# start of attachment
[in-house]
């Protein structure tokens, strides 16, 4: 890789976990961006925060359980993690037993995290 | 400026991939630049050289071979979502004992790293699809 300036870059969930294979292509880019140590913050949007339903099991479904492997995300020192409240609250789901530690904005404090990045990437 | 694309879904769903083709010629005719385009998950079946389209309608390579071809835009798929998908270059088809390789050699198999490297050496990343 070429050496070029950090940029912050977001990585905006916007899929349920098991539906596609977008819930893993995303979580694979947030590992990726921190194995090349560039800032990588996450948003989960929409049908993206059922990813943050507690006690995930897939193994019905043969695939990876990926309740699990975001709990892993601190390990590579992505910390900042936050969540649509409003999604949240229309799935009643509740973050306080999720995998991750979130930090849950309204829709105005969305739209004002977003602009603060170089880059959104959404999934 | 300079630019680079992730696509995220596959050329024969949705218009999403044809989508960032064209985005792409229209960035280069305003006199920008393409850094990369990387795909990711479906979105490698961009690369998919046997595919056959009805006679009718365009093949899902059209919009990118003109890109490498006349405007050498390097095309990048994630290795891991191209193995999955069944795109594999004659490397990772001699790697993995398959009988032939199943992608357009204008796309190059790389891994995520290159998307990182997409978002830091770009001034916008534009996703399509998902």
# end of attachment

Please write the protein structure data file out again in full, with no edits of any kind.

[in-house]
């Protein structure tokens, strides 16, 4: 890789976990961006925060359980993690037993995290 | 400026991939630049050289071979979502004992790293699809 300036870059969930294979292509880019140590913050949007339903099991479904492997995300020192409240609250789901530690904005404090990045990437 | 694309879904769903083709010629005719385009998950079946389209309608390579071809835009798929998908270059088809390789050699198999490297050496990343 070429050496070029950090940029912050977001990585905006916007899929349920098991539906596609977008819930893993995303979580694979947030590992990726921190194995090349560039800032990588996450948003989960929409049908993206059922990813943050507690006690995930897939193994019905043969695939990876990926309740699990975001709990892993601190390990590579992505910390900042936050969540649509409003999604949240229309799935009643509740973050306080999720995998991750979130930090849950309204829709105005969305739209004002977003602009603060170089880059959104959404999934 | 300079630019680079992730696509995220596959050329024969949705218009999403044809989508960032064209985005792409229209960035280069305003006199920008393409850094990369990387795909990711479906979105490698961009690369998919046997595919056959009805006679009718365009093949899902059209919009990118003109890109490498006349405007050498390097095309990048994630290795891991191209193995999955069944795109594999004659490397990772001699790697993995398959009988032939199943992608357009204008796309190059790389891994995520290159998307990182997409978002830091770009001034916008534009996703399509998902």